Co-firing with biomass compared to other renewables
By guest author Geert Warringa, CE Delft
Co-firing is the combustion of two different types of material at the same time for energy production. In the Netherlands, co-firing coal with biomass is one of the options for meeting their 14% renewables target. However, there are alternatives on the table which actually score better in terms of energy transition, subsidy costs, employment and added value to the economy.
The Netherlands has committed to sourcing 14% of the country’s energy from renewables by 2020. In addition to using solar, wind, geothermal and hydro power, it has also been agreed, as part of the national “Dutch Energy Agreement” between the government and different stakeholders, that co-firing of biomass in coal-fired power plants may contribute a maximum of 25 PJ to the 14% target.
A study by CE Delft, commissioned by the Netherlands Society for Nature and Environment (Natuur & Milieu) and energy company Eneco, which estimates the subsidy costs and other impacts of two alternative scenarios to co-firing to meet the renewables target, show that these are viable options on the table.
The first is a package made up of four renewable energy options, where half the 25 PJ would come from greening the electricity market and the other half by greening the heat market. This would include adding a new 700 MW wind farm, 0.6 Gigawatt peak capacity (GWp) of solar energy, 7.5 PJ of industrial bio-steam and 5 PJ of biomass for district heating. The second option would be to convert the Amer 8 power plant in Noord-Brabant from a 100% coal to 100% biomass burning plant, which has been done to other coal plants throughout Europe.
Overall, they found that the scenario relying on other renewables, such as wind, solar, bio-steam and biomass for district heating, scored best on most economic indicators. Although wind and solar energy are flexible sources and require more balancing power, turning to these renewables instead of co-firing would bring more value to the Dutch economy. It would save about 80 million euros per year in public subsidies and reduce the costs of electricity. The job market would be expected to grow three times more than with the other options. The number of one-off full-time jobs would be 10,000 with the renewables option versus 3000 for co-firing and 2000 that would be generated with a conversion to 100% biomass.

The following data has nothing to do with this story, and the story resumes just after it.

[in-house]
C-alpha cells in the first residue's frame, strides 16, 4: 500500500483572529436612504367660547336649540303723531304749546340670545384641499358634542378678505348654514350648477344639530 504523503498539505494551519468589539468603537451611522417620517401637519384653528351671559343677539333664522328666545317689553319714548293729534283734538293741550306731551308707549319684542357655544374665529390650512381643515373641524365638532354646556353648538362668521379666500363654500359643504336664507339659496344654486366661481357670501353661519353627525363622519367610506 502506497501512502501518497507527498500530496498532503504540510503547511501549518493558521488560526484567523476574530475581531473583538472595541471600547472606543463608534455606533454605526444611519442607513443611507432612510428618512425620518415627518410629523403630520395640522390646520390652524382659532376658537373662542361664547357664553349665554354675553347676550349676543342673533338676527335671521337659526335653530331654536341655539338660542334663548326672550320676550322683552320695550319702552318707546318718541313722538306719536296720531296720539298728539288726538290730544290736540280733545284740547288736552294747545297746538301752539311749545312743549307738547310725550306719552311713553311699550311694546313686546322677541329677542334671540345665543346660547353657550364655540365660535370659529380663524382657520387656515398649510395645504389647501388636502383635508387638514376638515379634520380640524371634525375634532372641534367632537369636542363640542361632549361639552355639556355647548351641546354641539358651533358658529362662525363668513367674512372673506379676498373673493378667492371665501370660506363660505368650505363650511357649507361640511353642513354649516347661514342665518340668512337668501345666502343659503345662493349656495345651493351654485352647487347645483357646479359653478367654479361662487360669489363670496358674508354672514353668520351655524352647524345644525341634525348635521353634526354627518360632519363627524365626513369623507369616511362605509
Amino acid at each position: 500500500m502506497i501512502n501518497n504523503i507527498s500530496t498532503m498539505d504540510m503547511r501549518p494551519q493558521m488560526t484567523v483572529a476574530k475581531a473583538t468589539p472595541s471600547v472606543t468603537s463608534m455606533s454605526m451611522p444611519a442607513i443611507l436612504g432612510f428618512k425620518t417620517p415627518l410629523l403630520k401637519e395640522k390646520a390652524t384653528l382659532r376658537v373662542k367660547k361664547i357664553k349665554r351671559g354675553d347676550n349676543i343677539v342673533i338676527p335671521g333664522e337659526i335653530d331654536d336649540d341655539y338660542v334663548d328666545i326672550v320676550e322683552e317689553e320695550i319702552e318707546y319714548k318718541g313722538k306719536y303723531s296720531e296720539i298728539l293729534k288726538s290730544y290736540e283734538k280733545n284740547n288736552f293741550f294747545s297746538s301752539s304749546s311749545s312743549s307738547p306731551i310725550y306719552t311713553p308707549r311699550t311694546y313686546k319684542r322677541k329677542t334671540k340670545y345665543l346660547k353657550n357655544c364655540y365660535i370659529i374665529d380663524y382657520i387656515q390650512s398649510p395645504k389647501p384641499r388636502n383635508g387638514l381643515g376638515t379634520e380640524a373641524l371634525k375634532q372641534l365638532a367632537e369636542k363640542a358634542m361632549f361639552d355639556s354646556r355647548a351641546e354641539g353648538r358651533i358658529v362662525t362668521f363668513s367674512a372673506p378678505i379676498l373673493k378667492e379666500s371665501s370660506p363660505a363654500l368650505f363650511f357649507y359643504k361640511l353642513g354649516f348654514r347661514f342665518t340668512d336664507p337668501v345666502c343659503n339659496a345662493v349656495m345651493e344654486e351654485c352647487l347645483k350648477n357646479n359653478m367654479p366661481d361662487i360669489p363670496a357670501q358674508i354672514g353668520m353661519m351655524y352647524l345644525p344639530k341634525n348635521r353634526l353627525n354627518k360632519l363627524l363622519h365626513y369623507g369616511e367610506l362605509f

An additional benefit is that solar and wind energy would have a positive impact on the country’s energy transition. After 15 years when the subsidies have ended, these technologies will still produce renewable energy, while electricity production based on biomass would come to a stop without further investment. This impact is particularly important given the reduction target becoming more stringent in the future and the increasing costs for meeting those targets.
The full report “Alternatives for co-firing biomass in coal plant. ‘Quick Scan’ analysis of subsidy costs and other impacts of alternative policies under the Dutch Energy Agreement” can be downloaded at www.cedelft.eu For more information, please contact Geert Warringa (firstname.lastname@example.org /+31 15 2150150)
Note: The views and opinions expressed in this guest blog post are those of the author and not necessarily supported by BirdLife Europe/EEB/T&E.
Photo: Windpower (c) Smilemark, Flickr Creative Commons